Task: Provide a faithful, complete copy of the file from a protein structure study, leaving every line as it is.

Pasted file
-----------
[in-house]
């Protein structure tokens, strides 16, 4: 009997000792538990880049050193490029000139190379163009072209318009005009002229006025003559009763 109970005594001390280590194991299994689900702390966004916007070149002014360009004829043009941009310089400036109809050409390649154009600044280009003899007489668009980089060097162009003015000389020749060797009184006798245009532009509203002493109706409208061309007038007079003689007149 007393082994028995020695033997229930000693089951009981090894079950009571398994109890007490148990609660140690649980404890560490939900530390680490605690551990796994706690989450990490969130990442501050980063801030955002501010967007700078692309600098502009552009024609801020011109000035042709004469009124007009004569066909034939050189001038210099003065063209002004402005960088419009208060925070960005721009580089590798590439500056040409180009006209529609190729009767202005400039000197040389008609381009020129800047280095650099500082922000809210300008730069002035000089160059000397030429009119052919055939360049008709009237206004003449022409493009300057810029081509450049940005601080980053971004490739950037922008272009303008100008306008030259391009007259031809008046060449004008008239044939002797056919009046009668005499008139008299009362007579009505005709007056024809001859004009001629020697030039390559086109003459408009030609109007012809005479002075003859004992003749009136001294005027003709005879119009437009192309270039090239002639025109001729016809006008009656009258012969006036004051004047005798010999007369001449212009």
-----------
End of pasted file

[in-house]
């Protein structure tokens, strides 16, 4: 009997000792538990880049050193490029000139190379163009072209318009005009002229006025003559009763 109970005594001390280590194991299994689900702390966004916007070149002014360009004829043009941009310089400036109809050409390649154009600044280009003899007489668009980089060097162009003015000389020749060797009184006798245009532009509203002493109706409208061309007038007079003689007149 007393082994028995020695033997229930000693089951009981090894079950009571398994109890007490148990609660140690649980404890560490939900530390680490605690551990796994706690989450990490969130990442501050980063801030955002501010967007700078692309600098502009552009024609801020011109000035042709004469009124007009004569066909034939050189001038210099003065063209002004402005960088419009208060925070960005721009580089590798590439500056040409180009006209529609190729009767202005400039000197040389008609381009020129800047280095650099500082922000809210300008730069002035000089160059000397030429009119052919055939360049008709009237206004003449022409493009300057810029081509450049940005601080980053971004490739950037922008272009303008100008306008030259391009007259031809008046060449004008008239044939002797056919009046009668005499008139008299009362007579009505005709007056024809001859004009001629020697030039390559086109003459408009030609109007012809005479002075003859004992003749009136001294005027003709005879119009437009192309270039090239002639025109001729016809006008009656009258012969006036004051004047005798010999007369001449212009």